JR: I have the chance to design three or four cable-stay bridges, a small one and big ones. I think probably it’s the more sculptural structure you can design as a civil engineer, because they are very visible. They have some challenges from the technical point of view, but also from the aesthetical point of view because they are very prominent. The politician likes this kind of structures because they are very visible in the cities, they are normally a landmark, but they are not easy and that way because you have to define a structural more very visible, very efficient at the same time. So a lot of constraints and you can do a very ugly cable-stay bridge see if you don't care enough in the design phase so I like to work in this field and it's a very challenging, as they say.

NJ: So the biggest cable-stayed bridge you designed was the Mersey Gateway, right?

How did you get involved with the Mersey Gateway project? And what was your role in the project?

JR: This was a design and build project, and the constructors were a team of three constructors: one from Spain, FCC, and Kier from UK, and Samsung from Korea. Well, the Spanish constructor wanted us to be part of the design members, the design JV to work on this, and that's why we were involved in that. We were brought to the team probably of our experience in concrete structures, because it's a very important concrete deck with a very wide, with complex screens and stuff like that. So in my case, I was part of the JV members and also I was part of the of the small team that had the chance to design the concept. So in our case it was a small group, I was part of this group, with some people from the Dissing and Weitling, they were the architects for the final design, and also people from COWI and that were also part of the team in this design phase. So mainly my task was part of the design team. Let's say the core for the concept and the developping of the of the main idea.

NJ: The bridge won the IABSE Outstanding Structure Award, so it must be a special bridge. Can you explain why?

JR: When you see the bridge, probably, you‘ll find it a little bit weird, because they have a pile on the pylon of the other central pylon is more than the flanking one. But it was a really more of a question of the line in the environment conditions because just to maintain the lateral flow of water in the Mersey, you have the big lateral spans and then the rest was just by symmetry and just by construction. So it was very driven by the environment condition and the same time the construction and the structural efficiency.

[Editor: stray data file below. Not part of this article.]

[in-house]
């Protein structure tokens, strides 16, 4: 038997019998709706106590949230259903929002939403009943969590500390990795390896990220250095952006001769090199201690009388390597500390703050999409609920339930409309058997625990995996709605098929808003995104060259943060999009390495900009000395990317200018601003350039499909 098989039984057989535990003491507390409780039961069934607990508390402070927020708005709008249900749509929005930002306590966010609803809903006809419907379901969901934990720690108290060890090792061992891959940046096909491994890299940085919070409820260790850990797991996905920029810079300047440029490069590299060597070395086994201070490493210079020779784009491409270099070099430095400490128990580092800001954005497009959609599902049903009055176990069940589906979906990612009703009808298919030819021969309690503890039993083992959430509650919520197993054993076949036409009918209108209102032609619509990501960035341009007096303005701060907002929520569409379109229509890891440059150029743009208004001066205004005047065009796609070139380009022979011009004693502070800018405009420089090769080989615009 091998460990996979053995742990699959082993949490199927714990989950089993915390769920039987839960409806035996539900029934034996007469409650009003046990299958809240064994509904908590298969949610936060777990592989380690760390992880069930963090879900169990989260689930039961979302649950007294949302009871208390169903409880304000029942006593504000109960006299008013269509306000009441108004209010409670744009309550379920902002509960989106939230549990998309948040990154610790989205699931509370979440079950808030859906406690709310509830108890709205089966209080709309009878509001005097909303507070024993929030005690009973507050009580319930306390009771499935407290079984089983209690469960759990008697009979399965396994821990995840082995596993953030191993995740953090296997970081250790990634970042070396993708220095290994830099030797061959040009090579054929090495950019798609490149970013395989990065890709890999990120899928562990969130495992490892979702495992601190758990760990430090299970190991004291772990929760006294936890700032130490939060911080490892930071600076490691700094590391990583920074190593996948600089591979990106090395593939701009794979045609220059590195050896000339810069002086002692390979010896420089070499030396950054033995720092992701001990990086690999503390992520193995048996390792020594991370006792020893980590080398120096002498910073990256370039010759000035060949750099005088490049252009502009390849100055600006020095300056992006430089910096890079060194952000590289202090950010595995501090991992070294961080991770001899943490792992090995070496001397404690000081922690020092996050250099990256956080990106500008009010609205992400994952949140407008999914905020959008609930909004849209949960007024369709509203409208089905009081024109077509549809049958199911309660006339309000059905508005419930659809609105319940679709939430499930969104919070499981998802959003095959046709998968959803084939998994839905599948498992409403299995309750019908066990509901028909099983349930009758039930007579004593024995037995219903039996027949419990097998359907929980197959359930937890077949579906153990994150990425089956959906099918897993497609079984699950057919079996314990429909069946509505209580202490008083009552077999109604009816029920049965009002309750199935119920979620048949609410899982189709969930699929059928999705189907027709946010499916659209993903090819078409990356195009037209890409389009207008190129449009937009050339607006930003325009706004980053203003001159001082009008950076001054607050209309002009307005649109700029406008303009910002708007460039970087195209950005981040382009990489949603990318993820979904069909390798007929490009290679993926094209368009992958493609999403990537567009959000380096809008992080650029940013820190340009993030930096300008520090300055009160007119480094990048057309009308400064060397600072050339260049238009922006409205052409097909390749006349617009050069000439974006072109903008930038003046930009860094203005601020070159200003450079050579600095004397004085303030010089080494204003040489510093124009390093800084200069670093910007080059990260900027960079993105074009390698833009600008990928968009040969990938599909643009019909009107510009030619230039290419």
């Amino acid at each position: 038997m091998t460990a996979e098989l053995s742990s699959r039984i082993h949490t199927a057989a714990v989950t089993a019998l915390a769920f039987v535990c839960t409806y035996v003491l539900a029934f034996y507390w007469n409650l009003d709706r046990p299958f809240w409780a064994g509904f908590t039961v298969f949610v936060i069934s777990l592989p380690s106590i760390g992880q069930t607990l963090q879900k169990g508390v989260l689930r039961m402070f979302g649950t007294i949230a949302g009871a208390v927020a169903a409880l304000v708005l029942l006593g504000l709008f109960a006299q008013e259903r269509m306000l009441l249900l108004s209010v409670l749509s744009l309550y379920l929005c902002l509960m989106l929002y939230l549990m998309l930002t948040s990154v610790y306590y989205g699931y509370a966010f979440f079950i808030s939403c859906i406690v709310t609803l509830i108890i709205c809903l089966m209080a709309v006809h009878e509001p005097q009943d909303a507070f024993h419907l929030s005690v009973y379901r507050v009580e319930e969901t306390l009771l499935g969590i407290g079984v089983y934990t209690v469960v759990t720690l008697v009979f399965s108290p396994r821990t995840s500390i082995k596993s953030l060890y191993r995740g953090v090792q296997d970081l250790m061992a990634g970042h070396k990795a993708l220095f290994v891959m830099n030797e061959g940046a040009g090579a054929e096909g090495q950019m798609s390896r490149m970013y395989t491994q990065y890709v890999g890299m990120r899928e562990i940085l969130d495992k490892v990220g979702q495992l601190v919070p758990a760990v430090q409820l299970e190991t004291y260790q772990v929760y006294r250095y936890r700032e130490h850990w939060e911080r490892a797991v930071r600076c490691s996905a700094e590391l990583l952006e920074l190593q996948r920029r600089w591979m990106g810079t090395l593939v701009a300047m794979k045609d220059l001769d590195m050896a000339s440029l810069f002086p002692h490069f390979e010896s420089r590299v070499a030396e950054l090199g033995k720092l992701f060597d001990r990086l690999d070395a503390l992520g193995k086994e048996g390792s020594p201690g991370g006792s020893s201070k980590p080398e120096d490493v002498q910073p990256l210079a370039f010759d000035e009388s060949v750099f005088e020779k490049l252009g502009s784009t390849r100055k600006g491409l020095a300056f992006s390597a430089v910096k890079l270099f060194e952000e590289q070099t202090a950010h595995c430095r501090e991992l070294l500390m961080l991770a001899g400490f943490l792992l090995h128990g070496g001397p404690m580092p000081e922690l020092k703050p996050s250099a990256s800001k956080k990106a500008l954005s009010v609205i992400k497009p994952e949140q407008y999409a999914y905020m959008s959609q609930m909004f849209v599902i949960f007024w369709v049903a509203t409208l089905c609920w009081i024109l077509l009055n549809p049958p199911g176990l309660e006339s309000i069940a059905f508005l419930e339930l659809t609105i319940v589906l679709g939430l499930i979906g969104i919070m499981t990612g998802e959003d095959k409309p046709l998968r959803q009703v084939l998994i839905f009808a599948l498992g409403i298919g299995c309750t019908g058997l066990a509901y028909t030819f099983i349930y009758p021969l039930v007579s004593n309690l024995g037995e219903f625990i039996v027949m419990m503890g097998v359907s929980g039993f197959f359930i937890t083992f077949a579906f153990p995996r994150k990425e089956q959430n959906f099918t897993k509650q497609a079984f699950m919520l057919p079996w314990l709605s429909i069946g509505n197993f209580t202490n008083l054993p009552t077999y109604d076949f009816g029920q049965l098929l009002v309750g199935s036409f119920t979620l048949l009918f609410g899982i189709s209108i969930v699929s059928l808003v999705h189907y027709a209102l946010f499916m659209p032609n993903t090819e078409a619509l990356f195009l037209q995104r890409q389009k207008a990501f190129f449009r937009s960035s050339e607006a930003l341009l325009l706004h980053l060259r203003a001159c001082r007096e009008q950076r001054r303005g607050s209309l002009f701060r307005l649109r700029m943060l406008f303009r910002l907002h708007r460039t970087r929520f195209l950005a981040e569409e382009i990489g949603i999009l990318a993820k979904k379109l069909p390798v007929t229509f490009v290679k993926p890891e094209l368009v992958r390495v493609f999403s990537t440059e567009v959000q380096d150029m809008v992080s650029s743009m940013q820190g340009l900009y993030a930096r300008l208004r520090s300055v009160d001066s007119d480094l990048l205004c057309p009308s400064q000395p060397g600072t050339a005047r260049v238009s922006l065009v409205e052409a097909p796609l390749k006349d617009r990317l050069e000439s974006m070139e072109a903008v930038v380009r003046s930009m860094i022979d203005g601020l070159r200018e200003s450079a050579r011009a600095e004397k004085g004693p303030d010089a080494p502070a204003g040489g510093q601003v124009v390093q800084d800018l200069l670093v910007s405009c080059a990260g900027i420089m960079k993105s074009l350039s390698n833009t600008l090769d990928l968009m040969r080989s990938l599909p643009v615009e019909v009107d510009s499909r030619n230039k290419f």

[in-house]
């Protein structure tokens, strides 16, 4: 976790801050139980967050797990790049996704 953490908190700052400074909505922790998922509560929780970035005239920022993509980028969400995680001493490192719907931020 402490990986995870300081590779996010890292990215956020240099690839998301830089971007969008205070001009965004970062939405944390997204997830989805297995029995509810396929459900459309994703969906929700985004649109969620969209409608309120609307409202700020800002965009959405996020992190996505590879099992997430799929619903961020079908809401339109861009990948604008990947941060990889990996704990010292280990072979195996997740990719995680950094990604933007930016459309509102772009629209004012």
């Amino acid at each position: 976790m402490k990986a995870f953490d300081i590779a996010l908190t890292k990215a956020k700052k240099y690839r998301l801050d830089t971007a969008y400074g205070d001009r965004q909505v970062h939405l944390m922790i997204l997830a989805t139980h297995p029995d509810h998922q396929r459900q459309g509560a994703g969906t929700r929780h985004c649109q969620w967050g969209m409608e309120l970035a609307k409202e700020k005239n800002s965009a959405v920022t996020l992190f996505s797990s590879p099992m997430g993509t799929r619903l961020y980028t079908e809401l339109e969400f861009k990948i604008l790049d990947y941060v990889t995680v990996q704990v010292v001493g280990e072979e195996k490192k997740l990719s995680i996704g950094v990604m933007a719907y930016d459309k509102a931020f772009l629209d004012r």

Well, the first is the second continuous cable-stay bridge made in concrete in the world. So it's a big one and also was a record also in concrete deck in the UK. So the configuration is very special because in continuous cable-stayed bridges you have to control the deformation of the lateral spans by different methods. Normally, you just put in some anchorage cables or some other methods. In our case, we use this small central tower to control the deformation. So we have a fixed point in the center. So this is a concept that was new, and was special in this case, well, taking advantage that we have only two main cable-stayed spans. And also an important point was the construction. For building the bridge we made a jetty and temporary bridge to access to all the points. So there was a very careful study during the tender phase to achieve, to diminish the interference with the environment, which was very sensitive.

NJ: I'm assuming you a very proud of the result.

JR: Yes, I'm very proud of the result. I think, all the team, also the architects, and the rest of the team from COWI and ourselves, we were very, very proud of the bridge. I think it‘s a landmark in this part of England and I think it also is a way of showing, which is important in my case, I was very, with the Architects also, we were very aware of the approach viaducts. Because probably in this case, this was a one of the key points that we use the same cross-section across the full estuary. So this gives to the bridge a kind of uniformity from the structural point of view because this have only expansion joints in the abutments, but also from the static point of view and construction. So at the end we have a very robust concept that I think fits very well in the landscape.